Cardiff boss Neil Warnock will face no action over his on-field behaviour following Sunday's controversial Premier League defeat by Chelsea.
Warnock could yet receive a Football Association charge over his post-match comments about the officials, but it is understood that he will escape punishment after standing and shaking his head as referee Craig Pawson and his assistants left the pitch.
The Bluebirds boss has since claimed his wife would not have stopped him if he wanted to "thump the referee and linesman" after a his side conceded a controversial late equaliser before suffering a 2-1 home defeat.
His side looked to be closing in on a priceless victory in their battle to stay in the top flight when 1-0 up with only six minutes left.
However, Cesar Azpilicueta diverted Marcos Alonso's flick-on to head home an equaliser despite being at least two yards offside before Ruben Loftus-Cheek scored a dramatic winner in stoppage time.
Warnock was left incandescent after the full-time whistle.
Speaking after the match, the Cardiff boss described the Premier League as "the best in the world", but said it had "probably the worst officials at the minute", adding the manner of the defeat was "soul-destroying".
Warnock later revealed in a lengthy interview with talkSPORT that his wife Sharon had shared his frustration.
"When I came in yesterday, my wife said to me, 'Darling, if you had wanted to thump the referee and linesman, I wouldn't have stopped you'. It was so unjust," Warnock said.
"I'm obviously gutted. You could imagine what the dressing room was like.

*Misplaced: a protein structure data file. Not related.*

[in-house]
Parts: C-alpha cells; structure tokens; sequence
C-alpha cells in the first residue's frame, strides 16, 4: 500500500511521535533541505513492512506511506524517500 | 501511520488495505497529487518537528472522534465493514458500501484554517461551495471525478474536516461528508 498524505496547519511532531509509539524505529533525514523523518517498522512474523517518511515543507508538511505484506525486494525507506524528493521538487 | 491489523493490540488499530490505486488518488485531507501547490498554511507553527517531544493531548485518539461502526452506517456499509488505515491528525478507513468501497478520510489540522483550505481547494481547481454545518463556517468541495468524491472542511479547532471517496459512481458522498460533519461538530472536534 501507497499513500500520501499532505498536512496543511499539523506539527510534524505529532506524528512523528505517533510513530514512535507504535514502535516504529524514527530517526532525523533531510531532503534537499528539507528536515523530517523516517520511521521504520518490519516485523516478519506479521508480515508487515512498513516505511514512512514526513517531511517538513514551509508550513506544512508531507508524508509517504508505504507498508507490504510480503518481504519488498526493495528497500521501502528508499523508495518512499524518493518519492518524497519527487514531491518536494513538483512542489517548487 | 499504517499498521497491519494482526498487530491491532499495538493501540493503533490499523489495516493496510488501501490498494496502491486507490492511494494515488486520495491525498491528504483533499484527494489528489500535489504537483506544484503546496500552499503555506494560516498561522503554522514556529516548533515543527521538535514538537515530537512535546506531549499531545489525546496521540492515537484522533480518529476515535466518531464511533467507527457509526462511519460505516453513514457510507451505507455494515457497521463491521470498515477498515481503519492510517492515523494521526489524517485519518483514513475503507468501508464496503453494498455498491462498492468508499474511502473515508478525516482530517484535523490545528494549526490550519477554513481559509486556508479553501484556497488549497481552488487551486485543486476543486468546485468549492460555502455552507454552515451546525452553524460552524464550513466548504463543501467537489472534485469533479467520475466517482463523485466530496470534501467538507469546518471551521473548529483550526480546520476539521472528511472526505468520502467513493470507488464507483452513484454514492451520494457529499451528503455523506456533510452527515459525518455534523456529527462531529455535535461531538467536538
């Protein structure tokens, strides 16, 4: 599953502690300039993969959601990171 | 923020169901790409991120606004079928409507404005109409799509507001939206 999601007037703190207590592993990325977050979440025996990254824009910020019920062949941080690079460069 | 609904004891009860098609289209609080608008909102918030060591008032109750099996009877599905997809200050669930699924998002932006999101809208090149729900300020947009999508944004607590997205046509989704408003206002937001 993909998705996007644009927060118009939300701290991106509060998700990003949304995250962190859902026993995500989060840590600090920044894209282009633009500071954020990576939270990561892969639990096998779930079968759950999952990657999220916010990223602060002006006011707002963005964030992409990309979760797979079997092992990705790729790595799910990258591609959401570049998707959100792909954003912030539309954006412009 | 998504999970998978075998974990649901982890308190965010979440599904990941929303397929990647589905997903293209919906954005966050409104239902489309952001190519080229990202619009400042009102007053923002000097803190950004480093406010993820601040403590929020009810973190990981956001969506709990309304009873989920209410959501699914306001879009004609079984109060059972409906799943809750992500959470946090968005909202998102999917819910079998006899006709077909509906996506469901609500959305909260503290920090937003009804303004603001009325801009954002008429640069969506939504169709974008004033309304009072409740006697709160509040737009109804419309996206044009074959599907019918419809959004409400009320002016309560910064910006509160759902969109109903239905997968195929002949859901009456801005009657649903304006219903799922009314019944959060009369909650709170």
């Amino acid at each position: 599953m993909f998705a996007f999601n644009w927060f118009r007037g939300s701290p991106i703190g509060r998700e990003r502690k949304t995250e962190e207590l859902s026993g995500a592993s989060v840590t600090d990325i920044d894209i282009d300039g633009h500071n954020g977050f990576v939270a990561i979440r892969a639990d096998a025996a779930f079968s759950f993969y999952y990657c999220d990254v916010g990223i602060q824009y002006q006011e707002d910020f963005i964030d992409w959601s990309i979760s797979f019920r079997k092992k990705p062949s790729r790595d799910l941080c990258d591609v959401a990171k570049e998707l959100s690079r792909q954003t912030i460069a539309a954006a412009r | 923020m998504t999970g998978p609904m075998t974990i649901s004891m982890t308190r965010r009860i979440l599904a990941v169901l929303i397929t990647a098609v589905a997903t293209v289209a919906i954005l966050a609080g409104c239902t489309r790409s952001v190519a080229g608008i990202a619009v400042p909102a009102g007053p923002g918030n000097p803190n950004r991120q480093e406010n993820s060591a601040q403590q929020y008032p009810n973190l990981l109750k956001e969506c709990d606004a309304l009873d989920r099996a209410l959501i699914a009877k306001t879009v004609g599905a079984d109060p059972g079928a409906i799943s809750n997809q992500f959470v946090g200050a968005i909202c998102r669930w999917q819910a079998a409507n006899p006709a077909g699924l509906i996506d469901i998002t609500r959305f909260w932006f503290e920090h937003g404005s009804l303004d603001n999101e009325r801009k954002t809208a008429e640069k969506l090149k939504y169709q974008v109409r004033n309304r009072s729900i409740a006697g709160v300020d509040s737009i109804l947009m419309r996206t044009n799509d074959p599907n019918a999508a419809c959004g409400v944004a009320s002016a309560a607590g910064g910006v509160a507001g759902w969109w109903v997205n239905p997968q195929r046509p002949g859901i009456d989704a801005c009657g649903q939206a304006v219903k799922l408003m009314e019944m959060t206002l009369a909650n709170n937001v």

"We played so well and I'm really proud of them, but once again we've been kicked in the teeth.
"We've worked our socks off for three weeks to get where we were, because we thought we could beat Chelsea and we did everything right, but then a human error like this?
"It's just... well it's unbelievable. I can't describe my feelings.
"That could be the decision that costs us everything, because I thought we could put pressure on the other clubs, but now we're battling against the odds again.
"I thought we had some major decisions (go against us) yesterday. The linesman yesterday said sorry to me after the game, but it's too late, what good is an apology?"
The 70-year-old added: "We're having too many honest mistakes and it's always the top teams who get the decisions.
"You just feel it's such an injustice, and I've felt like that ever since Christmas.
"You almost begin to think, is it me? Is it payback time for all the years I've shouted at referees? Have they all got together now and said, 'Let's get him out of this place'?
"I used to think that about one or two refs, but when I speak to them, they're not like that and I know they're not like that."